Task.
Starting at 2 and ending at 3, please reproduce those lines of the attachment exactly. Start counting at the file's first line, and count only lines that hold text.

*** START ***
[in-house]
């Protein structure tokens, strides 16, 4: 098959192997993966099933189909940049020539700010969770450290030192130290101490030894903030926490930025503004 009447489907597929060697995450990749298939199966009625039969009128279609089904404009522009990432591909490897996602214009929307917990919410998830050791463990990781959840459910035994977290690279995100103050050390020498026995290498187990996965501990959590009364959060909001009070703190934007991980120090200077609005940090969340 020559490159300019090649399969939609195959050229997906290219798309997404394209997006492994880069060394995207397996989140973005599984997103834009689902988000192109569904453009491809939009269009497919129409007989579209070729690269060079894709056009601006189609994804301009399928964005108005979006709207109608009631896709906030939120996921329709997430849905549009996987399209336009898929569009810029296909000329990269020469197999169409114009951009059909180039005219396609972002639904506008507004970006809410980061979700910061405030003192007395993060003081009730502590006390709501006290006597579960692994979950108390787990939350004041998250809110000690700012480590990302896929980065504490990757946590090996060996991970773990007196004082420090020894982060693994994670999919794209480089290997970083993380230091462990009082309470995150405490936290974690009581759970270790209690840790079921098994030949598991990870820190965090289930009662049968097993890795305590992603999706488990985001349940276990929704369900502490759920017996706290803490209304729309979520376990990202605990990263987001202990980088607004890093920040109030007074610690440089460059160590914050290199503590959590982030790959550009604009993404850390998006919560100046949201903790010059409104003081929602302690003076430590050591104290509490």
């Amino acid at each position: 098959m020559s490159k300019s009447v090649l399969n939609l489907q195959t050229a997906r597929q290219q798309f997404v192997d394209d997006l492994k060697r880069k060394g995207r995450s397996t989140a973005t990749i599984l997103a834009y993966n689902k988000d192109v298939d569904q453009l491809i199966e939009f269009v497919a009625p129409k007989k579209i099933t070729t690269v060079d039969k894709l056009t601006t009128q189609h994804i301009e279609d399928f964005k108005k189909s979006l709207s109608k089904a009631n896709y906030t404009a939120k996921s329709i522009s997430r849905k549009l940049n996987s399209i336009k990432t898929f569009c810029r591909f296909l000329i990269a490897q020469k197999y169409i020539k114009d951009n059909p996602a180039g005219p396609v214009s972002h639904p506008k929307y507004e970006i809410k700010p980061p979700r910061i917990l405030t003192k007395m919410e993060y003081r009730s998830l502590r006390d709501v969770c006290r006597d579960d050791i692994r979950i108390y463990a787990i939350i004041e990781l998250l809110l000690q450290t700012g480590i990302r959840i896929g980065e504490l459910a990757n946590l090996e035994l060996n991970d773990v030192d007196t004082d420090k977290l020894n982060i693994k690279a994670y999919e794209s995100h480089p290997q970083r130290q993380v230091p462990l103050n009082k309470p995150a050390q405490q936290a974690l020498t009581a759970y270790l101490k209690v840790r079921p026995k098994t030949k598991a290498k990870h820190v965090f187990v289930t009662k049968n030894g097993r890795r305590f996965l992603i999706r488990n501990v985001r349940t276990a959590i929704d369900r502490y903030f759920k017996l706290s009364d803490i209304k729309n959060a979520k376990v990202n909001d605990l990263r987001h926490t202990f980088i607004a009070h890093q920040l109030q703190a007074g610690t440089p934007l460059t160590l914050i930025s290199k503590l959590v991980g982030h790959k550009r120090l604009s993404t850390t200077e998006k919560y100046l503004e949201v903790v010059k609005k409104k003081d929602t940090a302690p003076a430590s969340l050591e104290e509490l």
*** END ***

């Protein structure tokens, strides 16, 4: 098959192997993966099933189909940049020539700010969770450290030192130290101490030894903030926490930025503004 009447489907597929060697995450990749298939199966009625039969009128279609089904404009522009990432591909490897996602214009929307917990919410998830050791463990990781959840459910035994977290690279995100103050050390020498026995290498187990996965501990959590009364959060909001009070703190934007991980120090200077609005940090969340 020559490159300019090649399969939609195959050229997906290219798309997404394209997006492994880069060394995207397996989140973005599984997103834009689902988000192109569904453009491809939009269009497919129409007989579209070729690269060079894709056009601006189609994804301009399928964005108005979006709207109608009631896709906030939120996921329709997430849905549009996987399209336009898929569009810029296909000329990269020469197999169409114009951009059909180039005219396609972002639904506008507004970006809410980061979700910061405030003192007395993060003081009730502590006390709501006290006597579960692994979950108390787990939350004041998250809110000690700012480590990302896929980065504490990757946590090996060996991970773990007196004082420090020894982060693994994670999919794209480089290997970083993380230091462990009082309470995150405490936290974690009581759970270790209690840790079921098994030949598991990870820190965090289930009662049968097993890795305590992603999706488990985001349940276990929704369900502490759920017996706290803490209304729309979520376990990202605990990263987001202990980088607004890093920040109030007074610690440089460059160590914050290199503590959590982030790959550009604009993404850390998006919560100046949201903790010059409104003081929602302690003076430590050591104290509490």
């Amino acid at each position: 098959m020559s490159k300019s009447v090649l399969n939609l489907q195959t050229a997906r597929q290219q798309f997404v192997d394209d997006l492994k060697r880069k060394g995207r995450s397996t989140a973005t990749i599984l997103a834009y993966n689902k988000d192109v298939d569904q453009l491809i199966e939009f269009v497919a009625p129409k007989k579209i099933t070729t690269v060079d039969k894709l056009t601006t009128q189609h994804i301009e279609d399928f964005k108005k189909s979006l709207s109608k089904a009631n896709y906030t404009a939120k996921s329709i522009s997430r849905k549009l940049n996987s399209i336009k990432t898929f569009c810029r591909f296909l000329i990269a490897q020469k197999y169409i020539k114009d951009n059909p996602a180039g005219p396609v214009s972002h639904p506008k929307y507004e970006i809410k700010p980061p979700r910061i917990l405030t003192k007395m919410e993060y003081r009730s998830l502590r006390d709501v969770c006290r006597d579960d050791i692994r979950i108390y463990a787990i939350i004041e990781l998250l809110l000690q450290t700012g480590i990302r959840i896929g980065e504490l459910a990757n946590l090996e035994l060996n991970d773990v030192d007196t004082d420090k977290l020894n982060i693994k690279a994670y999919e794209s995100h480089p290997q970083r130290q993380v230091p462990l103050n009082k309470p995150a050390q405490q936290a974690l020498t009581a759970y270790l101490k209690v840790r079921p026995k098994t030949k598991a290498k990870h820190v965090f187990v289930t009662k049968n030894g097993r890795r305590f996965l992603i999706r488990n501990v985001r349940t276990a959590i929704d369900r502490y903030f759920k017996l706290s009364d803490i209304k729309n959060a979520k376990v990202n909001d605990l990263r987001h926490t202990f980088i607004a009070h890093q920040l109030q703190a007074g610690t440089p934007l460059t160590l914050i930025s290199k503590l959590v991980g982030h790959k550009r120090l604009s993404t850390t200077e998006k919560y100046l503004e949201v903790v010059k609005k409104k003081d929602t940090a302690p003076a430590s969340l050591e104290e509490l």